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* Graphic: sterling and gilt yields bit.ly/2dgAXn1
* Graphic: World FX rates in 2017 tmsnrt.rs/2egbfVh
* Graphic: Trade-weighted sterling since Brexit vote tmsnrt.rs/2hwV9Hv
By Jemima Kelly
LONDON, Feb 28 (Reuters) - Sterling traded close to a two-week low against the dollar on Tuesday as investors awaited a speech by U.S. President Donald Trump, with the pound kept under pressure by worries about the future of Britain as it leaves the European Union (EU).
The pound fell to as low as $1.2384 on Monday, its weakest in a fortnight, on reports that Scottish nationalists were preparing to demand a fresh independence referendum, possibly as early as March, to coincide with the government's plan to formally trigger Britain's exit from the EU.
It stayed close to that level on Tuesday, down 0.2 percent on the day at $1.2420.
Scottish First Minister Nicola Sturgeon said in a newspaper article on Tuesday that the "sheer intransigence" of the British government over Brexit could lead to a second referendum.
A British government spokesperson had said on Monday there should not be another vote, and that the mere threat of one was creating unnecessary uncertainty and division.
ING currency strategist Viraj Patel described a possible second independence referendum as one of a number of Brexit "tail risks". But he said negotiations over Britain's exit from the bloc - and not a possible Scottish exit - would be the key driver of the pound in the months to come.
"Our economists just don't see Westminster accepting a second referendum at least in the next 6 to 12 months," he said. "They don't want to be battling on two fronts."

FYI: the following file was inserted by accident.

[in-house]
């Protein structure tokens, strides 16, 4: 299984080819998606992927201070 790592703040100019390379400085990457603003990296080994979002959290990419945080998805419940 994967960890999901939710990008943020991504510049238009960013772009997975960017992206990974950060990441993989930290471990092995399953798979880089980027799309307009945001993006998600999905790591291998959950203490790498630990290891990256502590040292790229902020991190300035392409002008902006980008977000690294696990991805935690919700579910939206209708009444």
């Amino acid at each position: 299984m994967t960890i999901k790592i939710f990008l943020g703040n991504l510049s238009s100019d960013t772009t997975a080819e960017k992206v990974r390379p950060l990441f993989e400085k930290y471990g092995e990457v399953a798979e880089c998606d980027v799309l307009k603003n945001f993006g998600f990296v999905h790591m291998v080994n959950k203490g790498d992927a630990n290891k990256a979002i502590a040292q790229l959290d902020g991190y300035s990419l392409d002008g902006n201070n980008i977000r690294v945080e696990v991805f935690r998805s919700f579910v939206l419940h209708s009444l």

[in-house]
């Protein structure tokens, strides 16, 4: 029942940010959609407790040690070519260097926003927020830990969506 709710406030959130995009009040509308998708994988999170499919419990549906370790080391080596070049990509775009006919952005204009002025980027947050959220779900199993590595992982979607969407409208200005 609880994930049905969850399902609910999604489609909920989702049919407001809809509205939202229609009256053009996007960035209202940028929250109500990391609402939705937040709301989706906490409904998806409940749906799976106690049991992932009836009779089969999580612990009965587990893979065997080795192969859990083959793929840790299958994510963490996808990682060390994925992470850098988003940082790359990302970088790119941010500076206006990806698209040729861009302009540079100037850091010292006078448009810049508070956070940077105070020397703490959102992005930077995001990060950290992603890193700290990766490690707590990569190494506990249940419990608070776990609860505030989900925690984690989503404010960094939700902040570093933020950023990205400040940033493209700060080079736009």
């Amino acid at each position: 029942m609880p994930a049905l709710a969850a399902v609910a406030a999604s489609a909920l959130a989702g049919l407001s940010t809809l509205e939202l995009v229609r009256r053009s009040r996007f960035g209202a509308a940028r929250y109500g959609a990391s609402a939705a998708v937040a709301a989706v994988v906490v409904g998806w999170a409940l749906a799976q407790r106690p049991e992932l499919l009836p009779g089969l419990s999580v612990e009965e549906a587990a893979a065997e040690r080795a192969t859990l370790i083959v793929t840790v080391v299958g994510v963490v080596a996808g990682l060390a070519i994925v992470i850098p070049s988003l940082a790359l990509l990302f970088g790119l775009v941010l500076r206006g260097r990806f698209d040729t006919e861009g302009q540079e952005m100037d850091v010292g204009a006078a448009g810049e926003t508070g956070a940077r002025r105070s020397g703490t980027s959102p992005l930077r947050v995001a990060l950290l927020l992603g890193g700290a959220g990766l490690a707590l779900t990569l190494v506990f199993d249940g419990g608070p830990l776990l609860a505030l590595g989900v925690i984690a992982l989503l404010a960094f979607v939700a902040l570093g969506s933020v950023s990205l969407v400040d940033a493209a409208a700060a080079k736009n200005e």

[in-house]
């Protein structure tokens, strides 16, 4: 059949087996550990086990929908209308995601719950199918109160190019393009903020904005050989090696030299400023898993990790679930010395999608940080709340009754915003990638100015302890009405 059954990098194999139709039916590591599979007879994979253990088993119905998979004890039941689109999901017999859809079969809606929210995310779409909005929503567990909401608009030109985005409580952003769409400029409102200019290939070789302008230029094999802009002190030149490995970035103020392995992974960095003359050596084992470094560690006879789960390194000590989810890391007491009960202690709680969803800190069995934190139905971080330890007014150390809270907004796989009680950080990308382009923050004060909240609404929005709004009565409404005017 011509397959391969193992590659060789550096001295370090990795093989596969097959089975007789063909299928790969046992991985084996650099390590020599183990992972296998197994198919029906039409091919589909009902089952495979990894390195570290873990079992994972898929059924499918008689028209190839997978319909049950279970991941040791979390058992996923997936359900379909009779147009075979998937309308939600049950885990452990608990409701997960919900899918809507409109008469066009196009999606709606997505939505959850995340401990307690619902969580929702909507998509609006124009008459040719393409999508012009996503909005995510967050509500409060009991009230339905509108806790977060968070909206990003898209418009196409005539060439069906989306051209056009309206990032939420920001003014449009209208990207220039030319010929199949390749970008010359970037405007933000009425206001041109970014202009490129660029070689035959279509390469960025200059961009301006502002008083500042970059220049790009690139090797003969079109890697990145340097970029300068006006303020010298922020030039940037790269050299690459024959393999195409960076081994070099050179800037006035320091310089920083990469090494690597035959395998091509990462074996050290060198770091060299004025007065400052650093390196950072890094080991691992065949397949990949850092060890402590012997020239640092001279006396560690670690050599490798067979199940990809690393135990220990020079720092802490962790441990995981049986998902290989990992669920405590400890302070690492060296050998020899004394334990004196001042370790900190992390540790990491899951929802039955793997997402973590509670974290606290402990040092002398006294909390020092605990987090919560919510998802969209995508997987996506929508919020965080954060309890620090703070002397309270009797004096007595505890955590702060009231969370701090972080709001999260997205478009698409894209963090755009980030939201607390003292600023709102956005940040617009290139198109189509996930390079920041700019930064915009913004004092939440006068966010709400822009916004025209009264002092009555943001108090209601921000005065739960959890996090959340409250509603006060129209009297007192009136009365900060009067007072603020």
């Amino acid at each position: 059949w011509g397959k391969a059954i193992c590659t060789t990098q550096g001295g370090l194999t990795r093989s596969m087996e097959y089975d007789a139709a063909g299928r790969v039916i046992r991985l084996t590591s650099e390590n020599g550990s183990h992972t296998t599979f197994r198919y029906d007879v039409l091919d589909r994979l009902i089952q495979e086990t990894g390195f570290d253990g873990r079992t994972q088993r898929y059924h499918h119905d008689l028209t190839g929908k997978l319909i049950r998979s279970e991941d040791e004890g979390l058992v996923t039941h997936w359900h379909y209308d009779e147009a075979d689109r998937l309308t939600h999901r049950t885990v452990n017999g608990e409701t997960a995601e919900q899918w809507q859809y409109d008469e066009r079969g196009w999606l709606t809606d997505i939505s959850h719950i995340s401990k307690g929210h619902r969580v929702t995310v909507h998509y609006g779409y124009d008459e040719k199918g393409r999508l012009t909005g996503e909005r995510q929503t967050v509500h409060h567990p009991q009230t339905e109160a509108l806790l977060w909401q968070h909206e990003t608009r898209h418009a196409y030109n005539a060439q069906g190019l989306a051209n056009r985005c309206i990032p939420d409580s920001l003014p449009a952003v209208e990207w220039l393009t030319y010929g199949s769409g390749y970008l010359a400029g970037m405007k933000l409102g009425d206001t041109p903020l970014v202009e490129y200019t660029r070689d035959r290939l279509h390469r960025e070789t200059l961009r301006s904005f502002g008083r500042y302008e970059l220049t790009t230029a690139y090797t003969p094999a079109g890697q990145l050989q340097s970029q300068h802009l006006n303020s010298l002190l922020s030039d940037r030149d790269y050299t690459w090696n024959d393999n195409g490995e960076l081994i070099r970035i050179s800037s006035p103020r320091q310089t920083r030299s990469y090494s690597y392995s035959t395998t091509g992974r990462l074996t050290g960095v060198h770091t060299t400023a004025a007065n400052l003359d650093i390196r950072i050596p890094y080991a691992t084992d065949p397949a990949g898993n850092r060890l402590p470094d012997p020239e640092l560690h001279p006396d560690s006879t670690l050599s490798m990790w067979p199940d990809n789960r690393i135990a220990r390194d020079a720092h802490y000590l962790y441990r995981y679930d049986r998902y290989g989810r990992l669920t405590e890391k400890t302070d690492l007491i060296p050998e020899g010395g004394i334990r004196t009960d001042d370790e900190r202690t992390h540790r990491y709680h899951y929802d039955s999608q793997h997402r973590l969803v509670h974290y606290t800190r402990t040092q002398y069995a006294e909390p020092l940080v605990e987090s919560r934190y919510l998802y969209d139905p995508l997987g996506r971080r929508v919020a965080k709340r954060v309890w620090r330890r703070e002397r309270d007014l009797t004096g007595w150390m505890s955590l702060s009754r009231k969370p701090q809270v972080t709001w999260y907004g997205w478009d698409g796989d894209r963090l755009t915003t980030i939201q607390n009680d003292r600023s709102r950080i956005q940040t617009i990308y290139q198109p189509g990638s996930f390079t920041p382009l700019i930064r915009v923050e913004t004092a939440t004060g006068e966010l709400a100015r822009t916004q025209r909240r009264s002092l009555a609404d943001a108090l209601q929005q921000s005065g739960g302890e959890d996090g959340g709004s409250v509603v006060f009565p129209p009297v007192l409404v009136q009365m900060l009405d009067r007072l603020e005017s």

BNY Mellon strategists, however, wrote in a research note to clients that it was surprising that sterling had not reacted more to news about Scotland, and that talk of a second referendum could start to become more important for markets.
"Sterling's largely indifferent reaction so far to the flow of news on the possibility of a Scottish referendum follows the pattern seen in the run up to the 2014 referendum," they wrote.
"However, it is also clear that since June 23, political sensitivity has returned as a driving force for sterling... The risk Scotland's first minister will call for a second referendum in the aftermath of the triggering of Article 50 could start to weigh rather more heavily on sterling in the weeks ahead."
New Bank of England Deputy Governor Charlotte Hogg said on Tuesday that her tolerance for above-target inflation would depend on events, and that she would be willing to stand up to Governor Mark Carney if she did not agree with him.
Sterling showed little reaction to the comments, edging down 0.1 percent on the day against the euro to 85.25 pence .
Surveys showed earlier on Tuesday that British consumer morale sunk lower in February as rising inflation following last year's Brexit vote made householders warier about the outlook for their finances. (Editing by Ed Osmond)